Preface: Don’t tell me what you value, show me your budget, and I’ll tell you what you value.” –Joe Biden.
Working Capital Tools for Successful Business Performance (Segment III)
Credit: Donald J. Sauder, CPA, CVA
Working Capital Measurements
Working capital is an easy calculation (current assets minus current liabilities equals working capital). Working capital measures the operational liquidity level of a business. Currents assets are primarily the cash and equivalents accounts, accounts receivable, vendor prepayments, and inventory. Current liabilities are primarily accounts payable, credit cards, line of credit, tax liabilities, accrued expenses, customer prepayments and deposits, and current portions of debt.
To accurately measure working capital, it is necessary to have accurate financials with appropriate accountant oversight to classify accurately current and noncurrent assets and liabilities. The current ratio applies the same financial numbers as working capital, yet instead of subtracting current liabilities from current assets, the current ratio divides current assets by current liabilities. Typically, a current ratio should be greater than two and likely 2.5, to be solidly established from an analytical measurement metric.
Working capital measurement and management are synonymous; an analytical approach to monitor a business’ capacity to continue operations with sufficient cash flows and to pay operating expenses and satisfy short-term debt obligations.
Sauder and Stoltzfus, and an entrepreneurs CPA firm, has developed a working capital grading tool to help clients measure optimal working capital levels, i.e. how much is enough when discussing working capital? Let’s call it the working capital grader.
Working capital seems easy enough to calculate. You look at your financial statements and subtract current liabilities from current assets. If you should have the financial accuracy to calculate the balance, the numbers independently, do not provide much analytical guidance. Tracking the balance from consecutive period to period will provide a data map, but you need to know, “Do you have enough yet?”
Numerous business owners have an intuitive feeling on working capital levels, but quantifiably grading working capital provides understandable and mathematical measurement where your business is at now, and where your business working capital could and should be.
Here’s how we grade working capital at our firm. You can do math or follow along (current assets minus current liabilities is the formula.) Now contrasting that mathematically to the profit and loss statement, measure your direct labor expenses,+ operational or general and administrative expenses on a quarterly basis, e.g. what do you pay in direct labor expense or general and administrative expense, on average, every three months?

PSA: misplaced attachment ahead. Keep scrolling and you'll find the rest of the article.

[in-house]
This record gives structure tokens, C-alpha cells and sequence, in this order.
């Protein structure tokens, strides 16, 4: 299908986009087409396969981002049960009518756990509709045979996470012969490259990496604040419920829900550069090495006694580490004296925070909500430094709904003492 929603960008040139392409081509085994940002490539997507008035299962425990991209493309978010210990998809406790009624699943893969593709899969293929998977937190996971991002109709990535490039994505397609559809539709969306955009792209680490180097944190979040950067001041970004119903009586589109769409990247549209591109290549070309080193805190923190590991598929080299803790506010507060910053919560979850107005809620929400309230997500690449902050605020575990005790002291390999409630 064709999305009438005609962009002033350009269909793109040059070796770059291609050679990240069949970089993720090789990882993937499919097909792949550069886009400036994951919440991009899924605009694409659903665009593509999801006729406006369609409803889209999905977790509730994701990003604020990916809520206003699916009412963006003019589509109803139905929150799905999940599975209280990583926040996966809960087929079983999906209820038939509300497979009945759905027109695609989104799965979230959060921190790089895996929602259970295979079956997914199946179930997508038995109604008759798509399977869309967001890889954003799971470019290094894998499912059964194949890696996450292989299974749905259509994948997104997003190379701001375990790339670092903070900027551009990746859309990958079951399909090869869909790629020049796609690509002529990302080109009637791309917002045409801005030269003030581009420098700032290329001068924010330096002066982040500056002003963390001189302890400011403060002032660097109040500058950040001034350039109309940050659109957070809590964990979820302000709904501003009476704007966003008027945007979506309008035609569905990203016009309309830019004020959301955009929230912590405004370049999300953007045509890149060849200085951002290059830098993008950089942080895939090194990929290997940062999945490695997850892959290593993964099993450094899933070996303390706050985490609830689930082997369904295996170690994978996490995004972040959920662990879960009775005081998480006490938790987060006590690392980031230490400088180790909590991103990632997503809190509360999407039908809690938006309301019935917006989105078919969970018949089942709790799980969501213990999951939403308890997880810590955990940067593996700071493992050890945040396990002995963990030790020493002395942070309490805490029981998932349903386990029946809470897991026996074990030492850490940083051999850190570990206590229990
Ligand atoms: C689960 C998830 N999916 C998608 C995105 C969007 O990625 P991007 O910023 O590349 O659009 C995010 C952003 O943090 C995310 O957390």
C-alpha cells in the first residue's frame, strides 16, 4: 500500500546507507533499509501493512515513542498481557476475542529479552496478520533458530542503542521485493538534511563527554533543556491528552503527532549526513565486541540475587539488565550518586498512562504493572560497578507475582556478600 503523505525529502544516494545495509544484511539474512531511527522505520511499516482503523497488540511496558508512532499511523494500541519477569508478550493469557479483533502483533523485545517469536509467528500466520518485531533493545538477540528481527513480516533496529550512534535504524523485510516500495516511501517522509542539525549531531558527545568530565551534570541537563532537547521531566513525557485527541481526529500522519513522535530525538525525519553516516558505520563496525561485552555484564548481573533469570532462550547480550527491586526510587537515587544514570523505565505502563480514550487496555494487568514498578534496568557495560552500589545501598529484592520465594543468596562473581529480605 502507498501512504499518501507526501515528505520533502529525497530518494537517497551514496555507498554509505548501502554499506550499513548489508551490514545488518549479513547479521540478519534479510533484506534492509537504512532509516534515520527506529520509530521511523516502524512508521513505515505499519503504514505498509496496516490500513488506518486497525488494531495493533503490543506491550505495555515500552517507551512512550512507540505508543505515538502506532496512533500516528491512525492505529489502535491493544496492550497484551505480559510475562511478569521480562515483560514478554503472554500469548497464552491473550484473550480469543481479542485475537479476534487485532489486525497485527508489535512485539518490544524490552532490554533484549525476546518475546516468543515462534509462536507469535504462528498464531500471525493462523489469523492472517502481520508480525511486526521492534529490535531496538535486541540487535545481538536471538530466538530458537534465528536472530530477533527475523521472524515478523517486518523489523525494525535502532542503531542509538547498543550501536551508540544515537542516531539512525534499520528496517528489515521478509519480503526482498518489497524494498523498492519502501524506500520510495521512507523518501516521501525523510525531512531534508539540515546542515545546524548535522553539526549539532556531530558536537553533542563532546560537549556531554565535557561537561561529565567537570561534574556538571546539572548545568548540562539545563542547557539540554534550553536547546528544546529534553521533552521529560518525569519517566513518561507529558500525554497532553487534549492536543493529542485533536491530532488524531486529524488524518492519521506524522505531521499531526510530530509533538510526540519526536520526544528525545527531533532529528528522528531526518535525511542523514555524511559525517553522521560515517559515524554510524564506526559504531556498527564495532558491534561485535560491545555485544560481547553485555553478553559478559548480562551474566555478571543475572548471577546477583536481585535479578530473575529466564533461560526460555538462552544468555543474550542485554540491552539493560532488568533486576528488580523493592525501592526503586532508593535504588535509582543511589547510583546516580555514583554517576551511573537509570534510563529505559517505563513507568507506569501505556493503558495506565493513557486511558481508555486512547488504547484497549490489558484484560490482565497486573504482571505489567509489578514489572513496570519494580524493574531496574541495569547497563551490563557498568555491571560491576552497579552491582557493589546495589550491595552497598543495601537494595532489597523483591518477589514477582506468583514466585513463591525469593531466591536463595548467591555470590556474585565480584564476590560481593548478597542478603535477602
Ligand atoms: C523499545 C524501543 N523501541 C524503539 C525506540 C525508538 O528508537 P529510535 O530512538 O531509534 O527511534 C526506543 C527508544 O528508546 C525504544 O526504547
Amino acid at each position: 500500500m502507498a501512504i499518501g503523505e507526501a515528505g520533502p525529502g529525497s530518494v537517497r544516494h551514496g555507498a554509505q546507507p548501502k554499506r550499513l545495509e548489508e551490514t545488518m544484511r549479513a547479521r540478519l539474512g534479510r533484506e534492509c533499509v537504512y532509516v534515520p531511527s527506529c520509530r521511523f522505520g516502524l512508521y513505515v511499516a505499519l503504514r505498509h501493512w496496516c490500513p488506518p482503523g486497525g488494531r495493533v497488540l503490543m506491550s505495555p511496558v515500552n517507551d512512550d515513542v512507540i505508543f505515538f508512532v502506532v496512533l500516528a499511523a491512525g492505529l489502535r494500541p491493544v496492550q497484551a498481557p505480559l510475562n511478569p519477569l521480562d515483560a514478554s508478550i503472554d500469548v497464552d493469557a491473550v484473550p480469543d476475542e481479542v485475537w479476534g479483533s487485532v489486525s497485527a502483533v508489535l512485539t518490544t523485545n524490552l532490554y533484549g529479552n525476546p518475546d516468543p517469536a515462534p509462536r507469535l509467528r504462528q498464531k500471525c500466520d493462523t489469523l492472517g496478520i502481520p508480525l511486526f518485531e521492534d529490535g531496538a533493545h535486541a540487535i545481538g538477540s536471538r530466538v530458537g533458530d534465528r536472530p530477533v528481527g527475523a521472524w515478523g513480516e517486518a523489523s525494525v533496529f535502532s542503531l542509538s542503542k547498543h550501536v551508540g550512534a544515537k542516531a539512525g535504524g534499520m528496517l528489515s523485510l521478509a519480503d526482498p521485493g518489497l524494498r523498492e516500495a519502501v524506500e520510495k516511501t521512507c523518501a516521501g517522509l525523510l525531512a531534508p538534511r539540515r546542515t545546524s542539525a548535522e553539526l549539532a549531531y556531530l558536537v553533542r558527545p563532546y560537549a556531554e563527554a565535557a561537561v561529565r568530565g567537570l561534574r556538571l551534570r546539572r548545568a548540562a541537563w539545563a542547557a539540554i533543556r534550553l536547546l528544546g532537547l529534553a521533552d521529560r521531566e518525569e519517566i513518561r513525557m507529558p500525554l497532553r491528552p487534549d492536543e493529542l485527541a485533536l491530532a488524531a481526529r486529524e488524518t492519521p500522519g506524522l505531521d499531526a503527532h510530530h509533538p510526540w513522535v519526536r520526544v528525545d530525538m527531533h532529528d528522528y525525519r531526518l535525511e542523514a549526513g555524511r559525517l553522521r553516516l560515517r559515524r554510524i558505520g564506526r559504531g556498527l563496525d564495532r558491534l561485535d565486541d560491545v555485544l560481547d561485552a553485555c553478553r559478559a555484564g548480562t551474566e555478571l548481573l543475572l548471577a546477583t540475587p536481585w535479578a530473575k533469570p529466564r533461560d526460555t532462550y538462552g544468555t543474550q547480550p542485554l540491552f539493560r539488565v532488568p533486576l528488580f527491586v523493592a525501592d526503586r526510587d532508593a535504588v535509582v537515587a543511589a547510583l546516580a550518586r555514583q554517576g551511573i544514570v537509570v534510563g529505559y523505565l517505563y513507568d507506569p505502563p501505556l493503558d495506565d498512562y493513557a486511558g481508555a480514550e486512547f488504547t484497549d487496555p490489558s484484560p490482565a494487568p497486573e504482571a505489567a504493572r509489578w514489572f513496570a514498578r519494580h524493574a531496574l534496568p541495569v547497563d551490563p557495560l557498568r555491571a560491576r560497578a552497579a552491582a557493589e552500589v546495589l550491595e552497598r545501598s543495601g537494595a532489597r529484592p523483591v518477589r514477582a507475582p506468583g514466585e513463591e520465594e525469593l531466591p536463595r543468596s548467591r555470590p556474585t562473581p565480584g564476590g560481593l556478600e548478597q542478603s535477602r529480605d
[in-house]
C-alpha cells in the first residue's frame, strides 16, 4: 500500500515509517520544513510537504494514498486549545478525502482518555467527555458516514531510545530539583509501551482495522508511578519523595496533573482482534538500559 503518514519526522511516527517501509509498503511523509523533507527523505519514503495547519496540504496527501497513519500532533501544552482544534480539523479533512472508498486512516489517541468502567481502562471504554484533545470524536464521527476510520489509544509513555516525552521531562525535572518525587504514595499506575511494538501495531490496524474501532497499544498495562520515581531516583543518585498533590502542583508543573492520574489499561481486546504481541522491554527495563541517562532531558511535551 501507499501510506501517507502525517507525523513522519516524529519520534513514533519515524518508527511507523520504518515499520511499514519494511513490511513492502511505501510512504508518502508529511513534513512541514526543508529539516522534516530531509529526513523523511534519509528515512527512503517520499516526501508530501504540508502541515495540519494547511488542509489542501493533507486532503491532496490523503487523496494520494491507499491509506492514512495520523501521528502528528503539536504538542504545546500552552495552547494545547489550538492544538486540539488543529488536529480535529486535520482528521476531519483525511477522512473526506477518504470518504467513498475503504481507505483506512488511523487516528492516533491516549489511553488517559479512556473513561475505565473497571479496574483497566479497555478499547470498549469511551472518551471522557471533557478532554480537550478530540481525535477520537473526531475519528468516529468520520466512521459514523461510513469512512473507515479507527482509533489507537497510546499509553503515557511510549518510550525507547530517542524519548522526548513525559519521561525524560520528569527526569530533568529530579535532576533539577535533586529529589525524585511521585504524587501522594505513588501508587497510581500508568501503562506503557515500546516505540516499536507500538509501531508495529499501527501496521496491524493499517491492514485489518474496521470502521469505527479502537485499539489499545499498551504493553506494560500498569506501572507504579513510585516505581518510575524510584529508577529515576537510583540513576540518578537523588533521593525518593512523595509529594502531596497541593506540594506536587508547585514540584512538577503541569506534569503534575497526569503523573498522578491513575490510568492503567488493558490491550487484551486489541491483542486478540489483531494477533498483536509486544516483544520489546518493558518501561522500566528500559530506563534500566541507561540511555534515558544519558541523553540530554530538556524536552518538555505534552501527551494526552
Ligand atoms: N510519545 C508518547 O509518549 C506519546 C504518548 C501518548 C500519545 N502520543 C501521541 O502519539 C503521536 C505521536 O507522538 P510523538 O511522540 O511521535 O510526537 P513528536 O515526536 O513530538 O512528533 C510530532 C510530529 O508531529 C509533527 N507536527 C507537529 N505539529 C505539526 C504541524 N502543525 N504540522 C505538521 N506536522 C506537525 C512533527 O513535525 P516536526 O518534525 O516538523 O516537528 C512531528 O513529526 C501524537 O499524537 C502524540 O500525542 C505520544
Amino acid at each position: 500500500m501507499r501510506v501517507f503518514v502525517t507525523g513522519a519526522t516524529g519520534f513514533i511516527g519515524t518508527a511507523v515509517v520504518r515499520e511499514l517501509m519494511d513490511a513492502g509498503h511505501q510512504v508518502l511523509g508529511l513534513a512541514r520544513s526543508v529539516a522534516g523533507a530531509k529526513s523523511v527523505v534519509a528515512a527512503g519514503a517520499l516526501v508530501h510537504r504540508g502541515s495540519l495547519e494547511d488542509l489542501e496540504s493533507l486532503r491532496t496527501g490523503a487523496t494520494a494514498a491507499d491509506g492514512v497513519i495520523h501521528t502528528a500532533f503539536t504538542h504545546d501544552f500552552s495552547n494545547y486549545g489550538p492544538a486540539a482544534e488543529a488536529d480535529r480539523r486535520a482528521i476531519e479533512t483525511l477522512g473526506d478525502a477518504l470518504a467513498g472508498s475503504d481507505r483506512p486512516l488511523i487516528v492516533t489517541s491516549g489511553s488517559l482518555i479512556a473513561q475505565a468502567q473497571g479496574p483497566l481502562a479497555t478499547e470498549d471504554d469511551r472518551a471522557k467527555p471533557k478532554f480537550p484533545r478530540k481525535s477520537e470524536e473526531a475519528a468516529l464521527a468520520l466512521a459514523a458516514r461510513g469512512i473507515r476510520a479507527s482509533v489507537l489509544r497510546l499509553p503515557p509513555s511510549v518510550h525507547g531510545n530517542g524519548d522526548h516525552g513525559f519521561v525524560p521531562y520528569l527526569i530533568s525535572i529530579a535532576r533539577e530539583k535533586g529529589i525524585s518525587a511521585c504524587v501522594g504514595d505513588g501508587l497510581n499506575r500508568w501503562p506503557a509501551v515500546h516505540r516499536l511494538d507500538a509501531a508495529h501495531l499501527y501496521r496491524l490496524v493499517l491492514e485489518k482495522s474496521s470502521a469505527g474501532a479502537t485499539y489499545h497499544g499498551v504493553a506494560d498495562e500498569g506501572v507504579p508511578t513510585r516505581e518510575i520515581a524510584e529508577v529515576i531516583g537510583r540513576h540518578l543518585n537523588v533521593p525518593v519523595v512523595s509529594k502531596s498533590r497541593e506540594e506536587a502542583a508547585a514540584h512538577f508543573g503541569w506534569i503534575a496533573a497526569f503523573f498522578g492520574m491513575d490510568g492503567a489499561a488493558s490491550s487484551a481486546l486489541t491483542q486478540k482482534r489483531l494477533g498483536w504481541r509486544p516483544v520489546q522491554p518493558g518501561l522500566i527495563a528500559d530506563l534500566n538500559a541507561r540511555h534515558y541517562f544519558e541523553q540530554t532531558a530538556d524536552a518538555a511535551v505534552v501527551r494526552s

A business with a direct labor expense of $1,000,000 per year, you would multiply the twelve- month fiscal year number by 0.25; that calculates to $250,000 per quarterly ($1,000,000 * 0.25). If your operating expenses or general and administrative expenses are $1,200,000 for the twelve-month fiscal year, then you would multiple that balance by 0.25 to arrive at a calculated $300,000 ($1,200,000 * 0.25). The greater of those two numbers is your optimized working capital or $300,000, e.g. your business is a solidly pillared if you have the greater of these two numbers in the working capital formula.
If you have working capital in-excess of the calculation your business can take on additional risk to safely develop the expansion of operational activity.
Now if working capital (current assets in the hypothetical business are $900,000 and current liabilities are $725,000) at $175,000, the $175,000 compared to the optimized $300,000 provides an accurate measurement and comparison; $175,000 is what is; $300,000 is the goal for optimization.
Here it is, the grading tool:
- 35% equals one month of working capital
- 70% equals two months of working capital
- 100% equals three months of working capital.
In the above calculated working capital scenario, the 175,000/$300,000 is a lackluster 58% grade. If your business working capital grade is below 5%, your business likely needs immediate help from “Now Man Central”. On the other hand, the $125,000 increase required from $175,000 to achieve $300,000 can be obtained with additional earnings and profits retained in the business, or long-term amortization of say a line of credit.
For a well-managed business, it is an achievable goal to work towards, and exceed a 100% working capital grade; For entrepreneurial businesses with optimized working capital at 100%, say “Happy Birthday!”
Now comparing this to the current ratio; the current assets of $900,000 divided by $725,000 of current liabilities equals a current ratio of 1.24. A current ratio of greater than 2 would require more than $1,450,000 of current assets say in this hypothetical calculation with no changes in current liabilities.
Typically, as an entrepreneur builds equity with profitable earnings, liabilities decrease as they are paid, and equity increases. Therefore, the measurements and grades improve with time. Startup business ventures should appreciate that their largest risk is liquidity, i.e. measured as working capital.
Working capital tools advisedly should be continually applied and monitored for businesses in every industry.
Summary: “How many millionaires do you know who have become wealthy by investing in savings accounts? I rest my case”. –Robert G. Allen